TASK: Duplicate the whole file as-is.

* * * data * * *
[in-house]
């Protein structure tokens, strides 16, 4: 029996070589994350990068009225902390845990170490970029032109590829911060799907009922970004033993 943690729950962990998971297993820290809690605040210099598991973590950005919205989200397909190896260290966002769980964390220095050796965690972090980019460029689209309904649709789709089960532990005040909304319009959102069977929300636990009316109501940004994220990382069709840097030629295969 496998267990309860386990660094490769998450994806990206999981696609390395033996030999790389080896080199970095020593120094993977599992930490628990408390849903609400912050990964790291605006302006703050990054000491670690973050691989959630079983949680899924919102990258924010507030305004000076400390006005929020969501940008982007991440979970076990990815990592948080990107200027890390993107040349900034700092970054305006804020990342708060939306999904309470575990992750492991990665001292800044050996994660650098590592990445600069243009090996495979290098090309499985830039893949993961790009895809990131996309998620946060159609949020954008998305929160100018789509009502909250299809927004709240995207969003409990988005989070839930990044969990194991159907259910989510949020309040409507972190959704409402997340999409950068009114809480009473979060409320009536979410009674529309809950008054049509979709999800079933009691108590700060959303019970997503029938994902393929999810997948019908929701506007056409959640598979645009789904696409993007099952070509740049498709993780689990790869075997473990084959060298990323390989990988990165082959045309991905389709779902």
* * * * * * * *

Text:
[in-house]
């Protein structure tokens, strides 16, 4: 029996070589994350990068009225902390845990170490970029032109590829911060799907009922970004033993 943690729950962990998971297993820290809690605040210099598991973590950005919205989200397909190896260290966002769980964390220095050796965690972090980019460029689209309904649709789709089960532990005040909304319009959102069977929300636990009316109501940004994220990382069709840097030629295969 496998267990309860386990660094490769998450994806990206999981696609390395033996030999790389080896080199970095020593120094993977599992930490628990408390849903609400912050990964790291605006302006703050990054000491670690973050691989959630079983949680899924919102990258924010507030305004000076400390006005929020969501940008982007991440979970076990990815990592948080990107200027890390993107040349900034700092970054305006804020990342708060939306999904309470575990992750492991990665001292800044050996994660650098590592990445600069243009090996495979290098090309499985830039893949993961790009895809990131996309998620946060159609949020954008998305929160100018789509009502909250299809927004709240995207969003409990988005989070839930990044969990194991159907259910989510949020309040409507972190959704409402997340999409950068009114809480009473979060409320009536979410009674529309809950008054049509979709999800079933009691108590700060959303019970997503029938994902393929999810997948019908929701506007056409959640598979645009789904696409993007099952070509740049498709993780689990790869075997473990084959060298990323390989990988990165082959045309991905389709779902």